LCDs have pixel cells filled with a liquid-crystal solution (LCD = liquid-crystal display) whose opacity changes according to the electrical current applied to it. Varying the opacity of the pixel cells according to the content of the video signal modulates the amount of light that passes through the panel from lamps behind it. In a flat-panel LCD TV, an array of red, green, and blue filters precisely aligned with the pixel cells provides color. LCD rear-projection TVs, on the other hand, use three small, precisely aligned panels, one for each primary color, bouncing the light that passes through them off a mirror and through a magnifying lens onto the inside of a translucent diffusion screen. And LCD front projectors send the light directly through a lens and out toward a reflective screen.
LCoS (liquid-crystal on silicon) works pretty much like LCD except that it is used only in projectors (front or rear) and places the liquid-crystal arrays on top of reflective surfaces, so that the light bounces off them instead of passing through. DLP (Digital Light Processing) projectors are configured similarly to LCoS models except that the imaging device is a semiconductor chip with an array of hundreds of thousands of tiny mirrors that flip back and forth at high speed under computer control to modulate the amount of light they reflect back.
Like an LCD panel, a plasma display deploys a pixel array across its entire viewing surface. But the pixel cells are filled with an inert gas, and the insides of their front surfaces are coated with phosphors that glow red, green, or blue when hit with ultraviolet light. And ultraviolet light is exactly what the gas emits when it is excited to a plasma state by an electrical charge.
Choosing an HDTV
Q. What type of display is best?
A. It depends--on how big a picture you want, where the TV has to fit, the lighting conditions in the room, and your budget. For example, a DLP or LCoS rear-projection set may have performance equivalent to that of a costlier plasma, but the rear-projector set will usually be 16 to 18 inches deep rather than just 4 or 5 like a plasma. And if you definitely want a flat panel but intend to use it in a brightly lit room, an LCD may do better than a plasma even though a plasma might deliver a superior picture in a dimly lit or darkened room. The diagonal of the HDTV should be roughly twice your expected viewing distance.
Q. When does it make sense to get a front projector?
A. When you want a picture bigger than about 60 or 70 inches and can control the lighting in the room at all times. (You can actually get a flat-panel TV in the 100-inch range, but the prices are astronomical.) If the room is not almost dark, ambient light will tend to wash out the image on the screen. So if you want the kids to be able to watch Spongebob while you read in the same room, forget about it. A front projector can be great for a dedicated home theater, however, creating a genuinely cinema-like experience.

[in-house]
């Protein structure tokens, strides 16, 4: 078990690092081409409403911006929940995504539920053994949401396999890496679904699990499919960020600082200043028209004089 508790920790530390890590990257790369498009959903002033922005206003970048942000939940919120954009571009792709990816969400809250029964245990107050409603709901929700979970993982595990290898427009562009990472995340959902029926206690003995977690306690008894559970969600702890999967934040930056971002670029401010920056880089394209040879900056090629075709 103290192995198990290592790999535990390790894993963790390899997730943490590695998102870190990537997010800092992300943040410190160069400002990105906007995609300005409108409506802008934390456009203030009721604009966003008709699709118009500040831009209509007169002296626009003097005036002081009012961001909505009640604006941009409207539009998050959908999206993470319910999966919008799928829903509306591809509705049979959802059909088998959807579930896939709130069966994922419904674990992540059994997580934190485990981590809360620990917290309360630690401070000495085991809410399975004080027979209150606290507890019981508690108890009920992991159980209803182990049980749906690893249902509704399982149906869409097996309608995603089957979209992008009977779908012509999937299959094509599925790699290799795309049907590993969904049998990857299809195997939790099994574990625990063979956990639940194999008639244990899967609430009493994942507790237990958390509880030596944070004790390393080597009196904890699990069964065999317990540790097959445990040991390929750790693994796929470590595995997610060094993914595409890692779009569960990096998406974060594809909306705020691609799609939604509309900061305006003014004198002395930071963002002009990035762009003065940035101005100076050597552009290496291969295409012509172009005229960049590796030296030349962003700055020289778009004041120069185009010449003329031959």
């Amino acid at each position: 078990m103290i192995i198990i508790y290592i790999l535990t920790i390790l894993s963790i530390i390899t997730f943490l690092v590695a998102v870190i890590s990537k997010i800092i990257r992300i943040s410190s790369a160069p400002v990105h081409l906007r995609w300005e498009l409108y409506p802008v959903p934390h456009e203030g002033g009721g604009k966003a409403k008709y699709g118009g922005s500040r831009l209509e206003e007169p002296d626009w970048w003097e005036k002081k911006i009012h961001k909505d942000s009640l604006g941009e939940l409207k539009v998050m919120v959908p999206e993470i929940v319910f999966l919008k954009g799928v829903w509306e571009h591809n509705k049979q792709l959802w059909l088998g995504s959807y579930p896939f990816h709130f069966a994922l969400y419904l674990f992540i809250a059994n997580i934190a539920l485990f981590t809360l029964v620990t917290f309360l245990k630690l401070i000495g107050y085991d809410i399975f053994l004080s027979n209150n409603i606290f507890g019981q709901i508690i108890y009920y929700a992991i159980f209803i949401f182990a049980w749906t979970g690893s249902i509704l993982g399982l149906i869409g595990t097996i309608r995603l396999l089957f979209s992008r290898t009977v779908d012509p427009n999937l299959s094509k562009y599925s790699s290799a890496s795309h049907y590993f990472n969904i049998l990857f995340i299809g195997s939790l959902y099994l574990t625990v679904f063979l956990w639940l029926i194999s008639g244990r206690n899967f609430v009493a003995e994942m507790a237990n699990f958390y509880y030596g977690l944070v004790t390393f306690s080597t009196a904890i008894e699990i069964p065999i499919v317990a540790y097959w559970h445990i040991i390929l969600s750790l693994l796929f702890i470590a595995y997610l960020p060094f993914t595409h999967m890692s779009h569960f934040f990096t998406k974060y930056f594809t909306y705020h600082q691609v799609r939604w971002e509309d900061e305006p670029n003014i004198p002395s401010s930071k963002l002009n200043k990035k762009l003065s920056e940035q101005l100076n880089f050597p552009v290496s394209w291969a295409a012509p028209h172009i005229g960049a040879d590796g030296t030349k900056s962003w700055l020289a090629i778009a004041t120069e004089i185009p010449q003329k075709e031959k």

Q. How important is 1080p resolution?
A. Not at all for most people. Unless you're sitting rather close to a very large screen, you likely won't be able to see the difference between 1080p (1920 by 1080 pixels) and a more modest 1366 by 768 or 720p (1280 by 720) display resolution. You would, for example, have to be watching from within about 10 feet of a 50-inch screen to see a difference between 1080p and 720p, or within about 12 feet of a 60-inch screen.
Q. What should I look for when buying an HDTV?
A. Display resolution does matter, up to a point, but it's often oversold because it's so easy to quantify. Other things matter, too--sometimes more. When you know something is supposed to be black, does it look black on the screen, or is it obviously gray? Can you see reasonable detail in dark scenes, or does much of the image get mushed to dark gray or black? How realistic are the colors? And how is the picture when the source is not HDTV? This is important for most people, because most TV still isn't HD, and some sets do a better job of upconversion than others. Look for straight, rather than jagged, diagonal lines and a clean, "quiet" look to the overall picture.
Some of these characteristics may be difficult to assess accurately in a typical store environment, though. The lighting is often harsh, the video feeds are sometimes not the best, and, most important, the TVs on display will usually be adjusted by the manufacturers to stand out in a crowd rather than to produce the best pictures they can. Consequently, your firsthand impressions while shopping may not be completely reliable. Reviews by technically competent writers who take the trouble to adjust the TVs they test for optimum performance can be very helpful in this regard. Even if you can't find a review of a particular model you're interested in, remember that other models in the same family or line are likely to perform very similarly.